Researcher Devesh Kumar “fabricated and supplied documents, emails and other material such as videos with a view to damaging The Wire and its reputation”, the digital publication alleged in a complaint emailed to the Special Commissioner of Police, Crime, New Delhi, on October 29, a copy of which has been accessed by “He has done so either on his own or at the behest of other unknown persons.”

The complaint relates to a series of articles about social media company Meta that The Wire retracted on October 23. The Wire had claimed that the chief of the Bharatiya Janata Party’s social media cell, Amit Malviya, had special privileges through an Instagram programme called X-Check that ensured that any posts he reports are removed from the platform immediately, with “no questions asked”. Meta is the parent firm of Instagram.

When it retracted the articles, the publication said it would review its reporting and editorial processes. Without naming Kumar, The Wire had previously said that it had been deceived by a member of its investigative team. On October 27, the news website issued a public apology.

On Saturday, the Delhi Police, after a complaint from Malviya, registered a first information report against The Wire for cheating, forgery, defamation and criminal conspiracy. The FIR named The Wire editors Siddharth Varadarajan, Sidharth Bhatia and MK Venu as well as deputy editor Jahnavi Sen.

The Wire, in its own complaint, said that Kumar had contacted the website after it published an article on October 6 about the abrupt takedown of an Instagram video posted by a page called the “Archive of Cringetopia”. He had previous worked with The Wire as a consultant from April 2021 to July 2022.

Kumar, “who had nothing to do with that story, got in touch with our reporter and told us that he had received information from a personal friend of his who is a senior executive at Instagram’s office in Singapore”, the complaint alleges.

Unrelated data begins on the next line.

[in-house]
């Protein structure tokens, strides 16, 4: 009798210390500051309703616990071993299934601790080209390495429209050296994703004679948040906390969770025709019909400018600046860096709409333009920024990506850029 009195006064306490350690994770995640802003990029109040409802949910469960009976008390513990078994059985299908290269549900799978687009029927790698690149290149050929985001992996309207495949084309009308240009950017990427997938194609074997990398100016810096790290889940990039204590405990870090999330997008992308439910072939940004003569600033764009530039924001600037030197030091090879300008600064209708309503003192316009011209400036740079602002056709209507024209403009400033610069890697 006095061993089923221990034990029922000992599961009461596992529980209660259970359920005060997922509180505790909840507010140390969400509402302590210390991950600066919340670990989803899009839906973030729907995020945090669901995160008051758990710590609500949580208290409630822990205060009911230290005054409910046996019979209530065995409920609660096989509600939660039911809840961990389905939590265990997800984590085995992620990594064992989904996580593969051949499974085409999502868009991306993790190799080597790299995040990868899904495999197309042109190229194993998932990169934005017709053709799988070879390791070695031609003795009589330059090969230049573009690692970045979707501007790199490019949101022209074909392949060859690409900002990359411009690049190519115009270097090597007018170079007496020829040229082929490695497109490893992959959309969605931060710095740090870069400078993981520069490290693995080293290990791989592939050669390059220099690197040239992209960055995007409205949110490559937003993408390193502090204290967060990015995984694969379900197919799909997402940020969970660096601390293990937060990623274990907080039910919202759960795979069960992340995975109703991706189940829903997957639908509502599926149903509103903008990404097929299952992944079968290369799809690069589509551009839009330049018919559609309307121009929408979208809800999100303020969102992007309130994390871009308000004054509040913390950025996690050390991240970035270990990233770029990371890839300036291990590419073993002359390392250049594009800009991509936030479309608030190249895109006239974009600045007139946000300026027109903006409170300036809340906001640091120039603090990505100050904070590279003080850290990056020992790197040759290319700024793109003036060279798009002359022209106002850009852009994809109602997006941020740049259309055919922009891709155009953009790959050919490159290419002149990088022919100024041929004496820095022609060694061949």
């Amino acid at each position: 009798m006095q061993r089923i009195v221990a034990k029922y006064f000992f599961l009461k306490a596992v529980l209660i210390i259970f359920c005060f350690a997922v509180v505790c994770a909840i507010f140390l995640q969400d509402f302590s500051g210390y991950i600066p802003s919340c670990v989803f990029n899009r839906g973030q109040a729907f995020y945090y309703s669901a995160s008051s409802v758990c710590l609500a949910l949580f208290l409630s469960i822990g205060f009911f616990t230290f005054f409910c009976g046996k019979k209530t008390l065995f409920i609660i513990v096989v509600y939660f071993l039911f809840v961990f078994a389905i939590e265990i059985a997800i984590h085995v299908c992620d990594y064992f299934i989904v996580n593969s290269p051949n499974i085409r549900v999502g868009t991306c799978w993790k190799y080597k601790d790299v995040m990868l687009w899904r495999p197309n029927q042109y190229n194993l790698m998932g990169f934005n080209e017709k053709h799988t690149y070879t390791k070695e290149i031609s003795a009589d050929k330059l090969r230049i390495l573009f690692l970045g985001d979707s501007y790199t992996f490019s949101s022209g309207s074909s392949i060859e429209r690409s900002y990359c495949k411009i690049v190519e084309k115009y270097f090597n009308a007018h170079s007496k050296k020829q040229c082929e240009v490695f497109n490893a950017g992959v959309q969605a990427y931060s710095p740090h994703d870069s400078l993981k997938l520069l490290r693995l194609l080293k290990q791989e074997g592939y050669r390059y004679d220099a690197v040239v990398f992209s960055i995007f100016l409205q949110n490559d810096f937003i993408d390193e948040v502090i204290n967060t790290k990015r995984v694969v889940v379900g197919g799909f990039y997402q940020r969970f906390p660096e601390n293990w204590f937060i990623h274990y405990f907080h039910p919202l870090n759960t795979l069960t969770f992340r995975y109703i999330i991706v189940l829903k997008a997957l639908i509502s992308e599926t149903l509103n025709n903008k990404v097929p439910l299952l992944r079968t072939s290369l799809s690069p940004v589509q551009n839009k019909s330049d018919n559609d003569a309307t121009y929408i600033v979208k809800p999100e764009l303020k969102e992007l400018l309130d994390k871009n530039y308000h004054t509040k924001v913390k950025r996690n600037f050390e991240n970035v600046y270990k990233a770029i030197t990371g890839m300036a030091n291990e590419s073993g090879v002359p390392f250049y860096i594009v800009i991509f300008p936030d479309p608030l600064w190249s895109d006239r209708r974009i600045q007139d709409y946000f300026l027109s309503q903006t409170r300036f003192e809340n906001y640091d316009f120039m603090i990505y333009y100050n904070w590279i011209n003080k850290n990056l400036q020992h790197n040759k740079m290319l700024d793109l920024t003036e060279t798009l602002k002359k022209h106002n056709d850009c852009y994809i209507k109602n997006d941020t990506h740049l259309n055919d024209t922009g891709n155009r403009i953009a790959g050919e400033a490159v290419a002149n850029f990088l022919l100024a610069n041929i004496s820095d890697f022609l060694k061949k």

‘Nothing suspicious’

The complaint alleges that Kumar forwarded to The Wire’s deputy editor Jahnavi Sen an email he claimed to have received from this executive. He also sent a “‘Post Incident Review Report’ through a messaging app with the username ‘Antadweep’ to Jahnavi Sen...both of which stated that the take down was on the basis of a complaint by Amit Malviya”, the complaint alleges.

“The email had all the trappings of an electronic mail and there was no basis at that time to suspect it was fraudulent, nor indeed the Post Incident Review Report which the email had alluded to,” the complaint alleges. “Believing the said email and the ‘Post Incident Review Report’ document Devesh Kumar sent us to be correct, The Wire published a story based on this material on October 10.”

The Wire complaint says that it published a second story on October 11. It was “based on an email Devesh Kumar said he had received from a source in Meta. This source, he said, had forwarded an email from Andy Stone, Head of Communications at Meta, which he had confirmed from the headers to be authentic,” the complaint alleges.

Subsequent articles on October 15 and 17 “were also all based on electronic documentation including emails and videos provided by Devesh Kumar, purportedly from Instagram and Meta, the parent company of Instagram, and two independent experts”, the complaint alleges.

But when these experts wrote to Varadarajan “denying any role in the exercise Devesh Kumar had engaged in to purportedly verify Andy Stone’s email”, the publication launched a review of the series with independent IT experts, the complaint says.

“Our review – done with the help of reputed outside experts – of the documents and material Devesh Kumar had provided clearly established that he had supplied us fabricated material – including the documents and emails and videos from Instagram and Meta, as well as the emails by two reputed experts purportedly vetting the Andy Stone email,” the complaint alleges.

The complaint adds, “In the circumstances, we request you to investigate this matter urgently and take action as per law. Please also investigate whether other persons have colluded with Devesh Kumar and add them to the array of witnesses in that case.”

The BJP’s Malviya, in his police complaint, said that it was “apparent the accused along with other unknown persons have levelled unsubstantiated and baseless allegations against me and the BJP. As a part of the conspiracy, the accused also fabricated and forged internal emails of a private limited company with a dishonest and fraudulent intention to hoodwink their readers and the public at large.”

Malviya added that he did not have access to the Instagram account whose posts The Wire had claimed were censored because of him.

“Therefore, it is not within the complainant’s domain to report such account as I am not privy to any posts or content made by the account,” he wrote. “Further, it is pertinent to note that none of the accused cross-checked whether I followed the said private account on Instagram so as to access the post in the first place.”

The BJP leader claimed that the editors of the news organisation were determined to run a campaign that was built on “surmises and weak suppositions”, which they justified through baseless documents.